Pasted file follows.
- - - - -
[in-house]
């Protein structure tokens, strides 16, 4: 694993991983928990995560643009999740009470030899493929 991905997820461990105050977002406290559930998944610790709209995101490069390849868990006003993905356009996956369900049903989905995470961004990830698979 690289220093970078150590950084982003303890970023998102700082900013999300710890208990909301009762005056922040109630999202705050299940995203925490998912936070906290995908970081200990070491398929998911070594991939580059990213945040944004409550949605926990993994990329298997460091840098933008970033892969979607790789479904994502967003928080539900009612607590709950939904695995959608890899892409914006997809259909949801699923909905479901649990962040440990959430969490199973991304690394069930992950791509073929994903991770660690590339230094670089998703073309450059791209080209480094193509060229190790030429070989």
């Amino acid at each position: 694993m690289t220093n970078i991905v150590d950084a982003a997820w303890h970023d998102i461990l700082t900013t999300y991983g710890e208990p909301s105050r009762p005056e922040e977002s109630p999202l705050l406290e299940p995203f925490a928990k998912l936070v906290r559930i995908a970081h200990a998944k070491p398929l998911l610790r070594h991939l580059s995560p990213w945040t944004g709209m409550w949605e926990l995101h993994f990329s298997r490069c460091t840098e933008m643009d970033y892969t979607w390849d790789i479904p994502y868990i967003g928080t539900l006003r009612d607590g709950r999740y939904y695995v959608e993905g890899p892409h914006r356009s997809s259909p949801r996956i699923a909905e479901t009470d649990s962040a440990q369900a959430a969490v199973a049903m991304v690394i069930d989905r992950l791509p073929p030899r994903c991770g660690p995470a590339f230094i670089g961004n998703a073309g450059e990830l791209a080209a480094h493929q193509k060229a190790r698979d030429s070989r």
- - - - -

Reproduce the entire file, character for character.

[in-house]
């Protein structure tokens, strides 16, 4: 694993991983928990995560643009999740009470030899493929 991905997820461990105050977002406290559930998944610790709209995101490069390849868990006003993905356009996956369900049903989905995470961004990830698979 690289220093970078150590950084982003303890970023998102700082900013999300710890208990909301009762005056922040109630999202705050299940995203925490998912936070906290995908970081200990070491398929998911070594991939580059990213945040944004409550949605926990993994990329298997460091840098933008970033892969979607790789479904994502967003928080539900009612607590709950939904695995959608890899892409914006997809259909949801699923909905479901649990962040440990959430969490199973991304690394069930992950791509073929994903991770660690590339230094670089998703073309450059791209080209480094193509060229190790030429070989």
């Amino acid at each position: 694993m690289t220093n970078i991905v150590d950084a982003a997820w303890h970023d998102i461990l700082t900013t999300y991983g710890e208990p909301s105050r009762p005056e922040e977002s109630p999202l705050l406290e299940p995203f925490a928990k998912l936070v906290r559930i995908a970081h200990a998944k070491p398929l998911l610790r070594h991939l580059s995560p990213w945040t944004g709209m409550w949605e926990l995101h993994f990329s298997r490069c460091t840098e933008m643009d970033y892969t979607w390849d790789i479904p994502y868990i967003g928080t539900l006003r009612d607590g709950r999740y939904y695995v959608e993905g890899p892409h914006r356009s997809s259909p949801r996956i699923a909905e479901t009470d649990s962040a440990q369900a959430a969490v199973a049903m991304v690394i069930d989905r992950l791509p073929p030899r994903c991770g660690p995470a590339f230094i670089g961004n998703a073309g450059e990830l791209a080209a480094h493929q193509k060229a190790r698979d030429s070989r």